Brian Mulligan and The Lonesome Angels
"The Old Family Farm"
"The Old Family Farm" is so pleasant, warm, and inviting it's as if it were recorded on flannel. Brian Mulligan and The Lonesome Angels' new album plays out like yesteryear without getting too stuck in the syrup.
It all kicks off with some mellow roots that fly fleetly right into the subtle acceleration of track three, "Sparkle and Shine," complete with some NASA excerpts and a six-string nod to The Byrds. And while we're on the topic of The Byrds, it's clear to me that the ghost of Gram Parsons haunts "The Old Family Farm." Perhaps the Angels aren't lonesome, but rather grievous.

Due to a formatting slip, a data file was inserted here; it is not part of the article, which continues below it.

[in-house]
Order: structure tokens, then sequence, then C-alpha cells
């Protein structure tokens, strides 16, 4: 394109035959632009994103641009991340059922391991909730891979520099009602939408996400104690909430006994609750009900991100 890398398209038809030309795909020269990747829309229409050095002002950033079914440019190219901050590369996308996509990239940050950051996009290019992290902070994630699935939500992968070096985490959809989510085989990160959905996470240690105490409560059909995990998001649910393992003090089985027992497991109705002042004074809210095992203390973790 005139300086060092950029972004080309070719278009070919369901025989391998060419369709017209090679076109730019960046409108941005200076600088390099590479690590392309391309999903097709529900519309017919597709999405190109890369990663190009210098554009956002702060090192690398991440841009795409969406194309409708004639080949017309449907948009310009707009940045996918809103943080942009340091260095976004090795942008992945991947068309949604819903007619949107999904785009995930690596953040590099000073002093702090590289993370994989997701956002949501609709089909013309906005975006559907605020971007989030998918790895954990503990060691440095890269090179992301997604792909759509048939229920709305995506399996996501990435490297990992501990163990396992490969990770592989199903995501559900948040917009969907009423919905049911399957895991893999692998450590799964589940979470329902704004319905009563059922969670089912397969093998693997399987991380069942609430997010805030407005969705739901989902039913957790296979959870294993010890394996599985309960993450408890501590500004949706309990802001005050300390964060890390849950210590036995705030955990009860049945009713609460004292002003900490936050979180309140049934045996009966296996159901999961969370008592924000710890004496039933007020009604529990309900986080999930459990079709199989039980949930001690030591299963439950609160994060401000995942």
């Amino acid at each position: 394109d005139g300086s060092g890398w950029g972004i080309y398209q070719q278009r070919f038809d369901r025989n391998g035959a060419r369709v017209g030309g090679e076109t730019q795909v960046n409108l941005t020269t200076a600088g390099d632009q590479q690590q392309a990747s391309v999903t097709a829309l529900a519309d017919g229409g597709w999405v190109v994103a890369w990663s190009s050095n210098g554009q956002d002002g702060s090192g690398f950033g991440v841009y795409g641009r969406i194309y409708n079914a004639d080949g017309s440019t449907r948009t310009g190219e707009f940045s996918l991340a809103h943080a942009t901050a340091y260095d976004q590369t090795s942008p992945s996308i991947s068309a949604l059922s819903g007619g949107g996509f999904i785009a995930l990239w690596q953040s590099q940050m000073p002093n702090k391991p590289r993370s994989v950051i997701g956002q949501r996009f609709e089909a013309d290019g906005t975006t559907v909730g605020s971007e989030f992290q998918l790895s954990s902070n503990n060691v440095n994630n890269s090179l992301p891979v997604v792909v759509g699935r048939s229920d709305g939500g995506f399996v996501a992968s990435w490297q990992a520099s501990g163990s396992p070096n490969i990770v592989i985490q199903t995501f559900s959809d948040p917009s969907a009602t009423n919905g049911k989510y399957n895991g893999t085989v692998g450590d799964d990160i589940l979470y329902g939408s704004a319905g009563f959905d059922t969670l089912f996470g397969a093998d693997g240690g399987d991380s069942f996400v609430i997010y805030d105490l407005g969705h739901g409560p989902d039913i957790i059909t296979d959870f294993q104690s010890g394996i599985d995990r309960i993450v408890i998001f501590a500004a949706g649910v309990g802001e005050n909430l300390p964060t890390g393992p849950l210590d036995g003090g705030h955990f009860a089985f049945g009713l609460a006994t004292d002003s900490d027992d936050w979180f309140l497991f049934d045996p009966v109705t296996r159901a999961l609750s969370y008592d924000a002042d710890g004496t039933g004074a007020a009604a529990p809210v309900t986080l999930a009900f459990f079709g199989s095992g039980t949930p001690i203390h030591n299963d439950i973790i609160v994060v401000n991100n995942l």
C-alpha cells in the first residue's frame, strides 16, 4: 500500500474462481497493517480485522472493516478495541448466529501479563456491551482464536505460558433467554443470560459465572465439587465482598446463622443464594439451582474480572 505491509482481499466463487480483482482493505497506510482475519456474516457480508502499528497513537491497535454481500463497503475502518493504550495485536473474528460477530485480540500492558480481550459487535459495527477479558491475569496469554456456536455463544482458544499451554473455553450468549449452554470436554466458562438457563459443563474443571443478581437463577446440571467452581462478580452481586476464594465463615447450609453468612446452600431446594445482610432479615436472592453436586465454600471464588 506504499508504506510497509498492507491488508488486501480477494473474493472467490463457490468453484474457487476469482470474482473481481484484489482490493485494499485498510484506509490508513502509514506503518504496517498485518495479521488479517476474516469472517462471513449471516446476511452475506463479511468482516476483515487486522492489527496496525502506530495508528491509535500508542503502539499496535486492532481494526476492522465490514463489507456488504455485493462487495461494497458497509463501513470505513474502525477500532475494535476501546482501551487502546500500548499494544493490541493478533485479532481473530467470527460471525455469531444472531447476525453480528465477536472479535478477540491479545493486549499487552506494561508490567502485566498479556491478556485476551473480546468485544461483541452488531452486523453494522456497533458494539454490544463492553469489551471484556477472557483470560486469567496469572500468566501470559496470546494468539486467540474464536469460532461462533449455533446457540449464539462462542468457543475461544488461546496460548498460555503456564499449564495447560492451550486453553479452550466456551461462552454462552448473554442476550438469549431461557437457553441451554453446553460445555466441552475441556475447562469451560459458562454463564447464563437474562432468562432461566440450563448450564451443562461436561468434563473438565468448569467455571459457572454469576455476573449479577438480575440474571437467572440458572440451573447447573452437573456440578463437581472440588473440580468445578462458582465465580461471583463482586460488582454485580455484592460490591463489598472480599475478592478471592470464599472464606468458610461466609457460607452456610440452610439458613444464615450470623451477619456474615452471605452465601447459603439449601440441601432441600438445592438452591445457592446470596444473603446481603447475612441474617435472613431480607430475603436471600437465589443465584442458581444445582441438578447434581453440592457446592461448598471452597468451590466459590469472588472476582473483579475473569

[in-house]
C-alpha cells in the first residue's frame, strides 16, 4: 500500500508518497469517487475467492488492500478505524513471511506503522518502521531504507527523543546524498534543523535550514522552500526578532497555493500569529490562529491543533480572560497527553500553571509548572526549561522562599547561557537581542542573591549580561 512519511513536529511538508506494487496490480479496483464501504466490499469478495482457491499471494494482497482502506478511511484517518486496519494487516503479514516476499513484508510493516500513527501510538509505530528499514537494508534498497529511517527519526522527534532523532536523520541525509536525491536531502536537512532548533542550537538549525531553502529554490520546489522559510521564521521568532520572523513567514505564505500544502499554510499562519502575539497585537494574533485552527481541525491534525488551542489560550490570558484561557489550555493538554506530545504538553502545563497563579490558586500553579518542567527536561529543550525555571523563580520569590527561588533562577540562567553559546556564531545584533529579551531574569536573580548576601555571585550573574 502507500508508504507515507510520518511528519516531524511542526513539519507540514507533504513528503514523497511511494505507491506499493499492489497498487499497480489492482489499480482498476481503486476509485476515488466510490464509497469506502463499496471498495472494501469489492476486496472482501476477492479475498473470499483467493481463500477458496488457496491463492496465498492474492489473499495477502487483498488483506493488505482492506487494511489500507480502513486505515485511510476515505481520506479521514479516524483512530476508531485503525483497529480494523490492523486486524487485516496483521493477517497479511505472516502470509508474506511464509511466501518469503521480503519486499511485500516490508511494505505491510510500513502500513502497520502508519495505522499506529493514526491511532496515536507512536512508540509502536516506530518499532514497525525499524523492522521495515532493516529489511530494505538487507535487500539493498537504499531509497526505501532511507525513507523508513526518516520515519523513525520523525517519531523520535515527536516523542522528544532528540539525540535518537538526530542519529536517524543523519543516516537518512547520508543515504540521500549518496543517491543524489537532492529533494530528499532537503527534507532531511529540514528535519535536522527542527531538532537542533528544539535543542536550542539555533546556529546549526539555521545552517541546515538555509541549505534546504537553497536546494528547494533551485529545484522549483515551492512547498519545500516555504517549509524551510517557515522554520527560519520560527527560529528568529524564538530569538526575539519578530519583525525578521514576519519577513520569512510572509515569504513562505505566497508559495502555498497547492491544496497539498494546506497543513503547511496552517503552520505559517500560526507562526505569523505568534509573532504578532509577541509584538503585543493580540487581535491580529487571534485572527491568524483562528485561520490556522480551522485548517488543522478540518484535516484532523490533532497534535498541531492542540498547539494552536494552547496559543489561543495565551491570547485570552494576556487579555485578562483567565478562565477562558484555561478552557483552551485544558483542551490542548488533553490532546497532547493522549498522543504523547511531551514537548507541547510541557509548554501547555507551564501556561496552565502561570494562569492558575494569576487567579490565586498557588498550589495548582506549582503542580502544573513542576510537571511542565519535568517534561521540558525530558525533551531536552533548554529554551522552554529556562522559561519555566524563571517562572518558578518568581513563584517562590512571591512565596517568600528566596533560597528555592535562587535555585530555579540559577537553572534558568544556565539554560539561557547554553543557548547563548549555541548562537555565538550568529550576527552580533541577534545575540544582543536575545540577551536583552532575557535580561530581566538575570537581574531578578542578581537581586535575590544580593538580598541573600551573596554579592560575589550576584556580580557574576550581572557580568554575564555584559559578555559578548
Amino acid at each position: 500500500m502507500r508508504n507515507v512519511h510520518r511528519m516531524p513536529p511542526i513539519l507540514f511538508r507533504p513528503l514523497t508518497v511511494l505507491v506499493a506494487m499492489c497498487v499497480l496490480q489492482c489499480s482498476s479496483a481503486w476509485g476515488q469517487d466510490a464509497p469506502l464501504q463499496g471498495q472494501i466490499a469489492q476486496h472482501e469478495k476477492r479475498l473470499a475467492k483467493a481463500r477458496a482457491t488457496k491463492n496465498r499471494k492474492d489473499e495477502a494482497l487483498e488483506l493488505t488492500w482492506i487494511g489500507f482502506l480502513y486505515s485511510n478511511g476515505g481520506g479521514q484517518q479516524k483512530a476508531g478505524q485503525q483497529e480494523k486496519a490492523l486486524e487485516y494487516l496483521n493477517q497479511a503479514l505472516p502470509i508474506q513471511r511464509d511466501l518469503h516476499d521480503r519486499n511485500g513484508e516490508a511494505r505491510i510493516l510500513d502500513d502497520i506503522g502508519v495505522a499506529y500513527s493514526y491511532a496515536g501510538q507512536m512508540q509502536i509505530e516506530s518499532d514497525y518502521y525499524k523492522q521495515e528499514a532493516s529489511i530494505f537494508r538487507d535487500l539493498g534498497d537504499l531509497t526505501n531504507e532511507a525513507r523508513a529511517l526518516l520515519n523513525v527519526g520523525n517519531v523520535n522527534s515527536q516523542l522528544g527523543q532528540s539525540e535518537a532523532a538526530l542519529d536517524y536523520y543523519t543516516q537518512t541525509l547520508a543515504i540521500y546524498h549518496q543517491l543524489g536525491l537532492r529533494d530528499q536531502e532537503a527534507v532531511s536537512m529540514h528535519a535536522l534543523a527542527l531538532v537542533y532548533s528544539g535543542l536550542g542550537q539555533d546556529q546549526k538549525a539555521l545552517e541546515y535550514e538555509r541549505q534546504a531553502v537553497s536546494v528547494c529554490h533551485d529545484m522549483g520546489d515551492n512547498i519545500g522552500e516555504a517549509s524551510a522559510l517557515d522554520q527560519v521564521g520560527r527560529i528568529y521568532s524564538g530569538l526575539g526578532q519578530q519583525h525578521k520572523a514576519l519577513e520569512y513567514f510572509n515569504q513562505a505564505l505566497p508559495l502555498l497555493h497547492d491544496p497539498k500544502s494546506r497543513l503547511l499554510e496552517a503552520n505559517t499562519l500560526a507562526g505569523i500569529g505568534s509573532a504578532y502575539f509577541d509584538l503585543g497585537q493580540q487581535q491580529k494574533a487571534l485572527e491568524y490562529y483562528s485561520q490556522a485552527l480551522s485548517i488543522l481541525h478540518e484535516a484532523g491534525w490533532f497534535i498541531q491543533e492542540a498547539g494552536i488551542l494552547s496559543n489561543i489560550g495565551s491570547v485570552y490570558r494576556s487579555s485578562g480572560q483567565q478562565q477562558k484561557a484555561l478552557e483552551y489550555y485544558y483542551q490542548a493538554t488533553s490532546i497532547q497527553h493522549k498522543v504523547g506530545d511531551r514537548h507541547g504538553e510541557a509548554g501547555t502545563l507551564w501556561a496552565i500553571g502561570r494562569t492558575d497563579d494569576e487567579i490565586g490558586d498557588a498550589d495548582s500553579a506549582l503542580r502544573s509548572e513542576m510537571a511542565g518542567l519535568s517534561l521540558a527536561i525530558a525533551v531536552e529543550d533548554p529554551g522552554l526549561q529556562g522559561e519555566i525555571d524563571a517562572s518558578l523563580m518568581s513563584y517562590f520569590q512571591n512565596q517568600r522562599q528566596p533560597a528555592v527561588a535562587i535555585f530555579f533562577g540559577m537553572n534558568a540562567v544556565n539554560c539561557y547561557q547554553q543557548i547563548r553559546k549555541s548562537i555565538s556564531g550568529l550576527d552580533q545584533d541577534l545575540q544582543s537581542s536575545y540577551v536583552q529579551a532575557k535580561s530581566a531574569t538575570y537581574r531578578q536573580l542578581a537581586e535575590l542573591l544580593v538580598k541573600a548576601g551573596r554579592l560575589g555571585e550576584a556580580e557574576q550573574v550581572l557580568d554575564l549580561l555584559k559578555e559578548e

Where the band really shines is in how it avoids the clichés of sounding period and geographically correct. In fact, there are few rockers on here. And the band's members understand you don't need to be Woody Guthrie to be heard, nor do you need a totally vintage performance to earn respect. You just need to put out a swell record like "The Old Family Farm."